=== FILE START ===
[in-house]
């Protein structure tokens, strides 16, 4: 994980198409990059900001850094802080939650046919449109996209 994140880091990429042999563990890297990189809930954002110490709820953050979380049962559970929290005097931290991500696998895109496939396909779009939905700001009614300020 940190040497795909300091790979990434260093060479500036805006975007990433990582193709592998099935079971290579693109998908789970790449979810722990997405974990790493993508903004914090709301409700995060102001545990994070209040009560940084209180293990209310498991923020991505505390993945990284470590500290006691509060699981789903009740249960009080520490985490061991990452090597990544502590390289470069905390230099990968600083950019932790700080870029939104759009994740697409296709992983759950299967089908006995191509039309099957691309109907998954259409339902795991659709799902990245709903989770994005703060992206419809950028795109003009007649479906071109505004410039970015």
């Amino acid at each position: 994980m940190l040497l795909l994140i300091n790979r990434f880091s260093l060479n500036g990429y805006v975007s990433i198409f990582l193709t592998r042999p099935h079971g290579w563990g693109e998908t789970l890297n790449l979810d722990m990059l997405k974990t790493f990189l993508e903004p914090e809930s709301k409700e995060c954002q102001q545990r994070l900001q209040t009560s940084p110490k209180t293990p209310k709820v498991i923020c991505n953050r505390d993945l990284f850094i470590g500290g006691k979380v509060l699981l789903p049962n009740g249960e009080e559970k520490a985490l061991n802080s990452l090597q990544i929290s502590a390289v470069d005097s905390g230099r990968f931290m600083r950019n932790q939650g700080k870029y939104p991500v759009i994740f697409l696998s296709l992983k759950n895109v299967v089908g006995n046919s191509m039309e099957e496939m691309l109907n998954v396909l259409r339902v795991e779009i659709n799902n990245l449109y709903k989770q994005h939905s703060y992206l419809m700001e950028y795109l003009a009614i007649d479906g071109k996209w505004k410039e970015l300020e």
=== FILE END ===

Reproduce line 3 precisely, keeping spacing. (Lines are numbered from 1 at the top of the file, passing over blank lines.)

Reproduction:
């Amino acid at each position: 994980m940190l040497l795909l994140i300091n790979r990434f880091s260093l060479n500036g990429y805006v975007s990433i198409f990582l193709t592998r042999p099935h079971g290579w563990g693109e998908t789970l890297n790449l979810d722990m990059l997405k974990t790493f990189l993508e903004p914090e809930s709301k409700e995060c954002q102001q545990r994070l900001q209040t009560s940084p110490k209180t293990p209310k709820v498991i923020c991505n953050r505390d993945l990284f850094i470590g500290g006691k979380v509060l699981l789903p049962n009740g249960e009080e559970k520490a985490l061991n802080s990452l090597q990544i929290s502590a390289v470069d005097s905390g230099r990968f931290m600083r950019n932790q939650g700080k870029y939104p991500v759009i994740f697409l696998s296709l992983k759950n895109v299967v089908g006995n046919s191509m039309e099957e496939m691309l109907n998954v396909l259409r339902v795991e779009i659709n799902n990245l449109y709903k989770q994005h939905s703060y992206l419809m700001e950028y795109l003009a009614i007649d479906g071109k996209w505004k410039e970015l300020e």